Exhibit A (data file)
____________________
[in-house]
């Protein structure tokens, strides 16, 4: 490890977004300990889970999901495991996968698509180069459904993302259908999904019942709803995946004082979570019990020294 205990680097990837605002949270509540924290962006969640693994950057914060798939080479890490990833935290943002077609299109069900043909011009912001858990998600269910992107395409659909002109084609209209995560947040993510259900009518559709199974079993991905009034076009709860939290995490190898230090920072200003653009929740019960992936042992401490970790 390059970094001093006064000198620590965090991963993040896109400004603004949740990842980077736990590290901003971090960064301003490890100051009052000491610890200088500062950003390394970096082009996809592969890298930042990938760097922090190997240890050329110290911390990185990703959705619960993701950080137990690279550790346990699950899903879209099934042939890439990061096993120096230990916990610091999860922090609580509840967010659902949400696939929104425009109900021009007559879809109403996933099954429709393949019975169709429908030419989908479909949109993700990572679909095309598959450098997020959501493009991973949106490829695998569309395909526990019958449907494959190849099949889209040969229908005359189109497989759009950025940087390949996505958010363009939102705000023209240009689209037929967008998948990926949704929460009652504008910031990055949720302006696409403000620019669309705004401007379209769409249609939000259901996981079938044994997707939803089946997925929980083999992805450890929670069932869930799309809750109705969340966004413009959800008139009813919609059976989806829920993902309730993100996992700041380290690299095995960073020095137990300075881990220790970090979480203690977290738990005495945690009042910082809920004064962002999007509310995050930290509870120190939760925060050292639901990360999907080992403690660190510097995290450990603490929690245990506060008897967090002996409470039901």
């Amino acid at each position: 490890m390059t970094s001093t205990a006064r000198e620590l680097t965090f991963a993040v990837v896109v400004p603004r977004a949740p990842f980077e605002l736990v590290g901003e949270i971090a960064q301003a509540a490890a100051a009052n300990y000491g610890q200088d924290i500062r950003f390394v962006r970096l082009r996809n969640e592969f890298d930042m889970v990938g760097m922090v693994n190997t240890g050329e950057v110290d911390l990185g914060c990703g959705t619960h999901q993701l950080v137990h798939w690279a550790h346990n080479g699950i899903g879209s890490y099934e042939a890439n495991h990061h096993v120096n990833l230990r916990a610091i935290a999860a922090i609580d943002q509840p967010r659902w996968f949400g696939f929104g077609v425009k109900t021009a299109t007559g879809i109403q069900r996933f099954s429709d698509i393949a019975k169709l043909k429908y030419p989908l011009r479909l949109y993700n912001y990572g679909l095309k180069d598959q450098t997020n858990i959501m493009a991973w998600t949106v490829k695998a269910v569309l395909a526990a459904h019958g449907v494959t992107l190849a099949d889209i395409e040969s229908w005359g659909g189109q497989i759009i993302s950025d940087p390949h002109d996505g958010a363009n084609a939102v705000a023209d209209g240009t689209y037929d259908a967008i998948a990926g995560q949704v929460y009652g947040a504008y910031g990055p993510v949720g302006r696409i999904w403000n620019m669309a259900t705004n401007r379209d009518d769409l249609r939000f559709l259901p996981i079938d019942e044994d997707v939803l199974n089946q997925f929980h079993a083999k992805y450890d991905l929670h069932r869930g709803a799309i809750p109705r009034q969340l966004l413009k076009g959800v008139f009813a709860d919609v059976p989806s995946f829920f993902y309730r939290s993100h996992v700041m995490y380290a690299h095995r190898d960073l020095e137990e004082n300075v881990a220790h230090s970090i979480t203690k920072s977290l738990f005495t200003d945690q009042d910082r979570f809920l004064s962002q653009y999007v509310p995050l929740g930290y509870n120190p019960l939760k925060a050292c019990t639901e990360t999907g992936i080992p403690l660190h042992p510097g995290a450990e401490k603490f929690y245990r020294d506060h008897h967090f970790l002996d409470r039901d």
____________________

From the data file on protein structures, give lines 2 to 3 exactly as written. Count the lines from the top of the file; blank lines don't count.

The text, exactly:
């Protein structure tokens, strides 16, 4: 490890977004300990889970999901495991996968698509180069459904993302259908999904019942709803995946004082979570019990020294 205990680097990837605002949270509540924290962006969640693994950057914060798939080479890490990833935290943002077609299109069900043909011009912001858990998600269910992107395409659909002109084609209209995560947040993510259900009518559709199974079993991905009034076009709860939290995490190898230090920072200003653009929740019960992936042992401490970790 390059970094001093006064000198620590965090991963993040896109400004603004949740990842980077736990590290901003971090960064301003490890100051009052000491610890200088500062950003390394970096082009996809592969890298930042990938760097922090190997240890050329110290911390990185990703959705619960993701950080137990690279550790346990699950899903879209099934042939890439990061096993120096230990916990610091999860922090609580509840967010659902949400696939929104425009109900021009007559879809109403996933099954429709393949019975169709429908030419989908479909949109993700990572679909095309598959450098997020959501493009991973949106490829695998569309395909526990019958449907494959190849099949889209040969229908005359189109497989759009950025940087390949996505958010363009939102705000023209240009689209037929967008998948990926949704929460009652504008910031990055949720302006696409403000620019669309705004401007379209769409249609939000259901996981079938044994997707939803089946997925929980083999992805450890929670069932869930799309809750109705969340966004413009959800008139009813919609059976989806829920993902309730993100996992700041380290690299095995960073020095137990300075881990220790970090979480203690977290738990005495945690009042910082809920004064962002999007509310995050930290509870120190939760925060050292639901990360999907080992403690660190510097995290450990603490929690245990506060008897967090002996409470039901």
């Amino acid at each position: 490890m390059t970094s001093t205990a006064r000198e620590l680097t965090f991963a993040v990837v896109v400004p603004r977004a949740p990842f980077e605002l736990v590290g901003e949270i971090a960064q301003a509540a490890a100051a009052n300990y000491g610890q200088d924290i500062r950003f390394v962006r970096l082009r996809n969640e592969f890298d930042m889970v990938g760097m922090v693994n190997t240890g050329e950057v110290d911390l990185g914060c990703g959705t619960h999901q993701l950080v137990h798939w690279a550790h346990n080479g699950i899903g879209s890490y099934e042939a890439n495991h990061h096993v120096n990833l230990r916990a610091i935290a999860a922090i609580d943002q509840p967010r659902w996968f949400g696939f929104g077609v425009k109900t021009a299109t007559g879809i109403q069900r996933f099954s429709d698509i393949a019975k169709l043909k429908y030419p989908l011009r479909l949109y993700n912001y990572g679909l095309k180069d598959q450098t997020n858990i959501m493009a991973w998600t949106v490829k695998a269910v569309l395909a526990a459904h019958g449907v494959t992107l190849a099949d889209i395409e040969s229908w005359g659909g189109q497989i759009i993302s950025d940087p390949h002109d996505g958010a363009n084609a939102v705000a023209d209209g240009t689209y037929d259908a967008i998948a990926g995560q949704v929460y009652g947040a504008y910031g990055p993510v949720g302006r696409i999904w403000n620019m669309a259900t705004n401007r379209d009518d769409l249609r939000f559709l259901p996981i079938d019942e044994d997707v939803l199974n089946q997925f929980h079993a083999k992805y450890d991905l929670h069932r869930g709803a799309i809750p109705r009034q969340l966004l413009k076009g959800v008139f009813a709860d919609v059976p989806s995946f829920f993902y309730r939290s993100h996992v700041m995490y380290a690299h095995r190898d960073l020095e137990e004082n300075v881990a220790h230090s970090i979480t203690k920072s977290l738990f005495t200003d945690q009042d910082r979570f809920l004064s962002q653009y999007v509310p995050l929740g930290y509870n120190p019960l939760k925060a050292c019990t639901e990360t999907g992936i080992p403690l660190h042992p510097g995290a450990e401490k603490f929690y245990r020294d506060h008897h967090f970790l002996d409470r039901d």